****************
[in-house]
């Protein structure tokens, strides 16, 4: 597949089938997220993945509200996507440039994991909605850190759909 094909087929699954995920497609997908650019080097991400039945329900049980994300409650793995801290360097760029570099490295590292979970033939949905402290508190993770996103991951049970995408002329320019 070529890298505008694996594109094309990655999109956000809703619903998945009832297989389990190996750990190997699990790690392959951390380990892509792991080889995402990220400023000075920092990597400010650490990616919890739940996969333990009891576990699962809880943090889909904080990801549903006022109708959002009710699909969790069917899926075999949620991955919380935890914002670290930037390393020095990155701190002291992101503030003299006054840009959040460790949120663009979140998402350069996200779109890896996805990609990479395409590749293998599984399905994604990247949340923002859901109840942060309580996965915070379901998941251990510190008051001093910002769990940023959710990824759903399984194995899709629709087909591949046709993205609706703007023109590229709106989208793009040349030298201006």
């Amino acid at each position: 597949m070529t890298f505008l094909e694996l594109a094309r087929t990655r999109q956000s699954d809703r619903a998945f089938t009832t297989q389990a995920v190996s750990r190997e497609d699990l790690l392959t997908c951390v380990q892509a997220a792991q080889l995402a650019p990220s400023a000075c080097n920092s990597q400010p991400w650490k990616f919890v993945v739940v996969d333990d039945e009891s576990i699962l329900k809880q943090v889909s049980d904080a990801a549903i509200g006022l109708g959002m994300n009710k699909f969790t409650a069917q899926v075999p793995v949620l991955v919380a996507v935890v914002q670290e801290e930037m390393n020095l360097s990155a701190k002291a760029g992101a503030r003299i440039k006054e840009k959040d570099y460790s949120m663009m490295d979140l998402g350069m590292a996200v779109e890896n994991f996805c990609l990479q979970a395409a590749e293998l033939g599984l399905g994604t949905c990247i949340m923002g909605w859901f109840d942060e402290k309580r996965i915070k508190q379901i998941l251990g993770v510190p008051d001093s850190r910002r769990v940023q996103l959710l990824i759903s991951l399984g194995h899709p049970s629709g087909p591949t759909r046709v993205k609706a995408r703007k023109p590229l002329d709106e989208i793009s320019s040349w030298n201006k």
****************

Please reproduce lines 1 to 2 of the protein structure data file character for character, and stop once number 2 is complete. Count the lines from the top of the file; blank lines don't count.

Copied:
[in-house]
């Protein structure tokens, strides 16, 4: 597949089938997220993945509200996507440039994991909605850190759909 094909087929699954995920497609997908650019080097991400039945329900049980994300409650793995801290360097760029570099490295590292979970033939949905402290508190993770996103991951049970995408002329320019 070529890298505008694996594109094309990655999109956000809703619903998945009832297989389990190996750990190997699990790690392959951390380990892509792991080889995402990220400023000075920092990597400010650490990616919890739940996969333990009891576990699962809880943090889909904080990801549903006022109708959002009710699909969790069917899926075999949620991955919380935890914002670290930037390393020095990155701190002291992101503030003299006054840009959040460790949120663009979140998402350069996200779109890896996805990609990479395409590749293998599984399905994604990247949340923002859901109840942060309580996965915070379901998941251990510190008051001093910002769990940023959710990824759903399984194995899709629709087909591949046709993205609706703007023109590229709106989208793009040349030298201006």